How to Cook for a Vegetarian Guest

Cooking for a vegetarian guest can be a daunting thing, particularly if you don’t know them too well or haven’t cooked for a vegetarian before. It can seem like you’re going to need to create an entirely separate meal, making the original stress that you were already experiencing feel even worse! But vegetarian cooking doesn’t have to be stressful. To help you to figure out what to make, and how best to do it, we’ve brought together our top tips for hosting a vegetarian dinner party.

The type of vegetarian you’ll be cooking for

Firstly, it’s important to establish what type of vegetarian you’re dealing with. Although the true definition for vegetarian is someone who consumes no meat or fish, but will eat dairy and eggs, not all vegetarians are the same. Some eat fish (known as pescatarians) and others like to cut back on dairy (known as vegans). The best way to find out your guest’s diet is to ask them – they really won’t mind and it helps to establish what’s best to cook. This way, you can write a list and know what you’re getting, rather than rushing around the supermarket, picking up things you don’t need in panic!

Consider hidden animal products

Animal products can be found ‘hidden’ in places where you wouldn’t expect them. This can seem a little scary, but these items can pretty much be divided into three categories: cheese, sauces and wine. We’ll talk you through what to look out for, to make it a little easier.

Cheese: Hard cheeses can be a problem here. If you’re hoping to make a dish that will include parmesan, it’s best to either not include this or to substitute it for a vegetarian hard cheese, as by law parmesan must be made with a recipe that includes animal rennet.

Sauces: Some sauces contain anchovies, which aren’t suitable for vegetarians. The two main sauces to look out for are Worcestershire sauce and Caesar dressing. If you avoid these, or use vegetarian alternatives, everything should be fine!

Wine: Some wine requires fish in the process of making it. This one is an easy one, since plenty of wines are vegetarian and most say so on the bottle, so just take a look at the label before serving.


If you’re nervous about creating two separate meals, the best approach is to create a DIY or ‘build your own’ meal. Not only does this take the stress away from you, since the vegetarians themselves are able to choose, it also creates a fun environment that brings everyone together. The best cuisine for this approach is Mexican, since you could make a selection of dishes that complement each other, and the basic components aren’t too difficult to make. Our favourite way to do this is to cook a couple of types of chilli (beef and bean) and serve with a choice of wraps, tacos or nachos! If Mexican isn’t for you, tapas works well here, or even a pasta station with a choice of sauces.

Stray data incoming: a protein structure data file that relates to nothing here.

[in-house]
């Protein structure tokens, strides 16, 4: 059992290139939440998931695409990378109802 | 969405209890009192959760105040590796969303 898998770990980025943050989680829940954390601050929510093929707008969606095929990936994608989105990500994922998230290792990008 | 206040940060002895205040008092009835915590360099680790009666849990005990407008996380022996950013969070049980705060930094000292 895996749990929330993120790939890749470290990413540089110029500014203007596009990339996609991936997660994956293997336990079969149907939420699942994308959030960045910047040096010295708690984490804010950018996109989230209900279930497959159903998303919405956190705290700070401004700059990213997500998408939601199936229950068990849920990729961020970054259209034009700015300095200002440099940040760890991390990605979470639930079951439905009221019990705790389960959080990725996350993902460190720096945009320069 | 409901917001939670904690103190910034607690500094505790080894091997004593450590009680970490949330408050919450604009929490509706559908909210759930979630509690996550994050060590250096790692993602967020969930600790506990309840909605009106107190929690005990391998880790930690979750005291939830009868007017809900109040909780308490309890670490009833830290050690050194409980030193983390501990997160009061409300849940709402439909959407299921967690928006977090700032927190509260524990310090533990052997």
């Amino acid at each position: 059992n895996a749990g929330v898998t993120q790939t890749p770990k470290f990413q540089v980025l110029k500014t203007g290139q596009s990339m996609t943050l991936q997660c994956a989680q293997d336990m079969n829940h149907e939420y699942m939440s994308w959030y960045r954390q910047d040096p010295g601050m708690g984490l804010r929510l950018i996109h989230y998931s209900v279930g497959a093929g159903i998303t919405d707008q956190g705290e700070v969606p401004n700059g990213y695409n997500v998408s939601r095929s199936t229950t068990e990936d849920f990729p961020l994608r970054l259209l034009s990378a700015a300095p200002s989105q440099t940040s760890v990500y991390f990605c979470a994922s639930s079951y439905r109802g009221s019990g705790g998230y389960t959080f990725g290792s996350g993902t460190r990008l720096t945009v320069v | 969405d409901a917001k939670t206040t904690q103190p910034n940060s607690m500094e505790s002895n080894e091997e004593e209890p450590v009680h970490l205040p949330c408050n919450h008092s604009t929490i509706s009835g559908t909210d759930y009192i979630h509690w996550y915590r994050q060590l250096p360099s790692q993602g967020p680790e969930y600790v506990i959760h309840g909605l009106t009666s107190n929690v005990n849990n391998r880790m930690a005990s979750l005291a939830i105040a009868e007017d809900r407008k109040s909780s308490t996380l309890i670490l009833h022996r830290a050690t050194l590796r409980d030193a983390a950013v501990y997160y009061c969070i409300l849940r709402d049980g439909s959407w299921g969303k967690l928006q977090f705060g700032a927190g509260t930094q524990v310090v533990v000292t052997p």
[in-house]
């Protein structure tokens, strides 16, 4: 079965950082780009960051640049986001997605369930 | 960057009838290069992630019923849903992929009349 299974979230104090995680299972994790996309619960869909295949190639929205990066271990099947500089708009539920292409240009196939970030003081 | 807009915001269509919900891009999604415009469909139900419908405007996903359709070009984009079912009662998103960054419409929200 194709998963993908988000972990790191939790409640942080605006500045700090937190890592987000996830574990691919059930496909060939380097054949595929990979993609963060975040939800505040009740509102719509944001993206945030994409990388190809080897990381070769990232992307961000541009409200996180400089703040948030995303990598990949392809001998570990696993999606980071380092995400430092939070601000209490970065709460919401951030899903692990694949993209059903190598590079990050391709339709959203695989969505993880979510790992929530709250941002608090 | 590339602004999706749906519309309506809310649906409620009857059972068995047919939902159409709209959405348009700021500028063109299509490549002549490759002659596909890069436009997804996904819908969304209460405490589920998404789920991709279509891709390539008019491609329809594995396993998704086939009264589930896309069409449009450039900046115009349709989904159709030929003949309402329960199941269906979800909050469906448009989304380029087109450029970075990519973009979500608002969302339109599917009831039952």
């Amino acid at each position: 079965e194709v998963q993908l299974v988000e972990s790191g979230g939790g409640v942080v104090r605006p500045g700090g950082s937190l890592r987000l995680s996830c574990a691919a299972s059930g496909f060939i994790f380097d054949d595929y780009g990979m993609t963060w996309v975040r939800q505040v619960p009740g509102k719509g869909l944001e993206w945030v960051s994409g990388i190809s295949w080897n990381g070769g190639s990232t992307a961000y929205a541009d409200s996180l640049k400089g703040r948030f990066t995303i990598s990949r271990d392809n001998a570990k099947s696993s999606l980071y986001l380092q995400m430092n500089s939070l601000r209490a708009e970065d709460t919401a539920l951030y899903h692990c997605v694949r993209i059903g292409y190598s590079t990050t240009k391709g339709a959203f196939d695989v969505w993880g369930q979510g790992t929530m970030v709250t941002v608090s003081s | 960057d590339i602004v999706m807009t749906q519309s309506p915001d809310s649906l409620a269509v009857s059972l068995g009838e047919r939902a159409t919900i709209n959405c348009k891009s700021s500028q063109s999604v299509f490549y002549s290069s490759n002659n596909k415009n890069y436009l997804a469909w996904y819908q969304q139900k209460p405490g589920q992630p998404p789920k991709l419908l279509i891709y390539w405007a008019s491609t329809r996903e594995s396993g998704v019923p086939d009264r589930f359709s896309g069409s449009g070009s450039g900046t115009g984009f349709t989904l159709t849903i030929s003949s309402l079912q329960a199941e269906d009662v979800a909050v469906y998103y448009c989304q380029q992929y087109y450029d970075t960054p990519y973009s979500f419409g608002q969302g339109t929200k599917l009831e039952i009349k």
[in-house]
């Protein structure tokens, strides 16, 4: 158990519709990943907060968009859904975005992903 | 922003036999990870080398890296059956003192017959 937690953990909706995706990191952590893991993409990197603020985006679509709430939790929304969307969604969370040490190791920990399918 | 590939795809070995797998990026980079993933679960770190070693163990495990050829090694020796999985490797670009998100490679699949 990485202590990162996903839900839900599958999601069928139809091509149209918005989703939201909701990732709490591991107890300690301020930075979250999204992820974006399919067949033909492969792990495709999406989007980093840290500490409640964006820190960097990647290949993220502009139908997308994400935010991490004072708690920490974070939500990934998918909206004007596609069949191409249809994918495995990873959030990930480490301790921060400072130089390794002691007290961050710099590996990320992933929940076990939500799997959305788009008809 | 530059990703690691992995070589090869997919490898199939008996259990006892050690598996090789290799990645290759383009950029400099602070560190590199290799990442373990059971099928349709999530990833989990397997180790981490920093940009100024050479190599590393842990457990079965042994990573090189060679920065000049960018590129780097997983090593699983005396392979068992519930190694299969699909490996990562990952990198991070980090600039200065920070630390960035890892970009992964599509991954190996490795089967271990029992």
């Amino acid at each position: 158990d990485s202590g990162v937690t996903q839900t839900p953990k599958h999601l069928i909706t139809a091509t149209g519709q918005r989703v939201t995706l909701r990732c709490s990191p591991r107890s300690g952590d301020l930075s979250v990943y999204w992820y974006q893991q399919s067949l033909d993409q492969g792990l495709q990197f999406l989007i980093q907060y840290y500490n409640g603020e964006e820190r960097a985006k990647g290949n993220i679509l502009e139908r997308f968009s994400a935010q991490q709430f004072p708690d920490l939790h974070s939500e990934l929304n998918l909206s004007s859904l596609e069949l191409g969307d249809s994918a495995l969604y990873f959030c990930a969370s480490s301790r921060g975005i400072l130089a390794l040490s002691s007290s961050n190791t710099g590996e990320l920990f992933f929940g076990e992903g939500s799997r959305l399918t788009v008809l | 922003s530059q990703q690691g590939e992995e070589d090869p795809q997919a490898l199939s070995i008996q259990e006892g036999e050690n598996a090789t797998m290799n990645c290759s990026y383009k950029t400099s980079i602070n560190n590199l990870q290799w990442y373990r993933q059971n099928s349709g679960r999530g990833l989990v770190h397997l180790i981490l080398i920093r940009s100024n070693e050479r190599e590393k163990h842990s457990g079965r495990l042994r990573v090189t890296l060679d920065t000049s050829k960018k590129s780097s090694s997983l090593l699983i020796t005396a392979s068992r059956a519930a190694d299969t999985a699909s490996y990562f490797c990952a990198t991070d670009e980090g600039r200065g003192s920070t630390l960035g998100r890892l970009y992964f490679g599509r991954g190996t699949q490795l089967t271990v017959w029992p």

Get roasting

If you like to cook from scratch and choose to deal with vegetables instead of meat substitutes, the best approach is almost certainly to roast them. Roasting an aubergine to create aubergine steaks can be a great alternative to meat, and can be served alongside the same sides that you’ve made for the meat eaters, since the majority of these are likely to be suitable for vegetarians.

Ask guests to contribute a dish

If none of these ideas seem to be working out, you could ask each of the people invited to bring their own dish. This helps to alleviate the stress and allows the vegetarian to bring something they’re sure to enjoy. This is also a great way to share recipes, and you might just find that you enjoy the vegetarian dish yourself!

Hopefully these tips have helped to comfort you a little and introduce you to vegetarian hosting. Once you get used to what’s on offer, it becomes an easy way to cook and allows you to try new dishes, making your meal even more interesting. If you still feel lost, you can always consider eating out instead! Click on the name of your city below to find a list of vegetarian-friendly restaurants local to you.

Nottingham, Derbyshire, Leicester, Northampton, Rutland.

Do you have any more tips for cooking for a vegetarian guest? How do you ensure everyone’s kept happy and your experience is stress-free?

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